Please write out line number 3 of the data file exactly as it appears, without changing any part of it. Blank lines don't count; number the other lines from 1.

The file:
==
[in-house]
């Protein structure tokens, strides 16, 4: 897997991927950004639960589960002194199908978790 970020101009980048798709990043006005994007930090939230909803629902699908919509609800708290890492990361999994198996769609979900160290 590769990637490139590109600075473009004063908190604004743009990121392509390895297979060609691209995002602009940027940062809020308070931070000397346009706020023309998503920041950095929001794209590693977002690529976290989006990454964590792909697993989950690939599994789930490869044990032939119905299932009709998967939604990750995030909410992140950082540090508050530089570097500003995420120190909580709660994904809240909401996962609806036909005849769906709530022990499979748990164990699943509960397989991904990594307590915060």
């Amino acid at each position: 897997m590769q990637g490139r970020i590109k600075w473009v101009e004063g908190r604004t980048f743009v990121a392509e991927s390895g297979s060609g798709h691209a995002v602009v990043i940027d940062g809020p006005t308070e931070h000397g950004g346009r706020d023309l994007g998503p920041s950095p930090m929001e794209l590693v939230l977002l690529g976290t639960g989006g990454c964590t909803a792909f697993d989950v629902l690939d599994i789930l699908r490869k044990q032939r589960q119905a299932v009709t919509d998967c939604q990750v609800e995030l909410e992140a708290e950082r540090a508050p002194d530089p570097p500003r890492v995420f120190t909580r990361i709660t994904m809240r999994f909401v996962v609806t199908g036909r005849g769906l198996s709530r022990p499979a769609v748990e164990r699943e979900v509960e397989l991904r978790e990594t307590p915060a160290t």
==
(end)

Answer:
């Amino acid at each position: 897997m590769q990637g490139r970020i590109k600075w473009v101009e004063g908190r604004t980048f743009v990121a392509e991927s390895g297979s060609g798709h691209a995002v602009v990043i940027d940062g809020p006005t308070e931070h000397g950004g346009r706020d023309l994007g998503p920041s950095p930090m929001e794209l590693v939230l977002l690529g976290t639960g989006g990454c964590t909803a792909f697993d989950v629902l690939d599994i789930l699908r490869k044990q032939r589960q119905a299932v009709t919509d998967c939604q990750v609800e995030l909410e992140a708290e950082r540090a508050p002194d530089p570097p500003r890492v995420f120190t909580r990361i709660t994904m809240r999994f909401v996962v609806t199908g036909r005849g769906l198996s709530r022990p499979a769609v748990e164990r699943e979900v509960e397989l991904r978790e990594t307590p915060a160290t």